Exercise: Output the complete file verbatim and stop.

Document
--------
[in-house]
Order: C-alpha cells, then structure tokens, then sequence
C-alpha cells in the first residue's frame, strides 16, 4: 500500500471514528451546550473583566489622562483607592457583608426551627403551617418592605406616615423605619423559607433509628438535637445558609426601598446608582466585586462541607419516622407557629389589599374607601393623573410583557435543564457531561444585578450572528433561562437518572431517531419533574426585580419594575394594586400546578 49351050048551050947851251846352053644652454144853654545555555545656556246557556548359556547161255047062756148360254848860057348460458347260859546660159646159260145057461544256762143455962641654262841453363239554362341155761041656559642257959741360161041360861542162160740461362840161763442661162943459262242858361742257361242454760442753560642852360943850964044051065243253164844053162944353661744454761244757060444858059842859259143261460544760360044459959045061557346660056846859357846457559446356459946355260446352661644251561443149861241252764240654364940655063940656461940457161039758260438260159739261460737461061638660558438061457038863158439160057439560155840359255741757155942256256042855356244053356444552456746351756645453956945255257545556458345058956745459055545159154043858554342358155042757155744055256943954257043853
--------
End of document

[in-house]
Order: C-alpha cells, then structure tokens, then sequence
C-alpha cells in the first residue's frame, strides 16, 4: 500500500471514528451546550473583566489622562483607592457583608426551627403551617418592605406616615423605619423559607433509628438535637445558609426601598446608582466585586462541607419516622407557629389589599374607601393623573410583557435543564457531561444585578450572528433561562437518572431517531419533574426585580419594575394594586400546578 49351050048551050947851251846352053644652454144853654545555555545656556246557556548359556547161255047062756148360254848860057348460458347260859546660159646159260145057461544256762143455962641654262841453363239554362341155761041656559642257959741360161041360861542162160740461362840161763442661162943459262242858361742257361242454760442753560642852360943850964044051065243253164844053162944353661744454761244757060444858059842859259143261460544760360044459959045061557346660056846859357846457559446356459946355260446352661644251561443149861241252764240654364940655063940656461940457161039758260438260159739261460737461061638660558438061457038863158439160057439560155840359255741757155942256256042855356244053356444552456746351756645453956945255257545556458345058956745459055545159154043858554342358155042757155744055256943954257043853